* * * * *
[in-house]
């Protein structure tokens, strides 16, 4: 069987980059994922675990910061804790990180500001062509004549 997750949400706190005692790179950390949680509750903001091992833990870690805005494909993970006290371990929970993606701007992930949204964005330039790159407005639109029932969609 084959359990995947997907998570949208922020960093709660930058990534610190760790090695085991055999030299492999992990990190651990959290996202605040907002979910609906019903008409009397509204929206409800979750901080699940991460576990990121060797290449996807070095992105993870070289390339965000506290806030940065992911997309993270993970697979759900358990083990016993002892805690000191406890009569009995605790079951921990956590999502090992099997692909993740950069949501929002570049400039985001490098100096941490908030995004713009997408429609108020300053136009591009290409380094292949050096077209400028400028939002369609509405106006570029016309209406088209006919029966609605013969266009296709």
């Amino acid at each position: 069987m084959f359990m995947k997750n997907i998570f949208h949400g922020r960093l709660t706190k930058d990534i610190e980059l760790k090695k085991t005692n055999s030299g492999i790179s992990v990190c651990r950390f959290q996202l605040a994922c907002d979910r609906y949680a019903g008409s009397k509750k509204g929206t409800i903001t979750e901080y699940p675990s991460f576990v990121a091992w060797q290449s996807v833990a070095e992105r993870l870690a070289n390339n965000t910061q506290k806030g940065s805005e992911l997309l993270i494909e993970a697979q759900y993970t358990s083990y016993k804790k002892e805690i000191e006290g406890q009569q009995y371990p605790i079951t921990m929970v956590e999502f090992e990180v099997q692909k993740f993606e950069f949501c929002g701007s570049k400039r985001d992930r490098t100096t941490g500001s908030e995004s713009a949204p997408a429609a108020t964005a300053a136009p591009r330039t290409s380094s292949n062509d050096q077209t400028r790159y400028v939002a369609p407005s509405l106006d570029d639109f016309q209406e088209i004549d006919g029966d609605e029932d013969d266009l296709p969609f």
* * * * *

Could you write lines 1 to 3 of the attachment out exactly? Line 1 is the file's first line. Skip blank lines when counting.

[in-house]
């Protein structure tokens, strides 16, 4: 069987980059994922675990910061804790990180500001062509004549 997750949400706190005692790179950390949680509750903001091992833990870690805005494909993970006290371990929970993606701007992930949204964005330039790159407005639109029932969609 084959359990995947997907998570949208922020960093709660930058990534610190760790090695085991055999030299492999992990990190651990959290996202605040907002979910609906019903008409009397509204929206409800979750901080699940991460576990990121060797290449996807070095992105993870070289390339965000506290806030940065992911997309993270993970697979759900358990083990016993002892805690000191406890009569009995605790079951921990956590999502090992099997692909993740950069949501929002570049400039985001490098100096941490908030995004713009997408429609108020300053136009591009290409380094292949050096077209400028400028939002369609509405106006570029016309209406088209006919029966609605013969266009296709």
């Amino acid at each position: 069987m084959f359990m995947k997750n997907i998570f949208h949400g922020r960093l709660t706190k930058d990534i610190e980059l760790k090695k085991t005692n055999s030299g492999i790179s992990v990190c651990r950390f959290q996202l605040a994922c907002d979910r609906y949680a019903g008409s009397k509750k509204g929206t409800i903001t979750e901080y699940p675990s991460f576990v990121a091992w060797q290449s996807v833990a070095e992105r993870l870690a070289n390339n965000t910061q506290k806030g940065s805005e992911l997309l993270i494909e993970a697979q759900y993970t358990s083990y016993k804790k002892e805690i000191e006290g406890q009569q009995y371990p605790i079951t921990m929970v956590e999502f090992e990180v099997q692909k993740f993606e950069f949501c929002g701007s570049k400039r985001d992930r490098t100096t941490g500001s908030e995004s713009a949204p997408a429609a108020t964005a300053a136009p591009r330039t290409s380094s292949n062509d050096q077209t400028r790159y400028v939002a369609p407005s509405l106006d570029d639109f016309q209406e088209i004549d006919g029966d609605e029932d013969d266009l296709p969609f």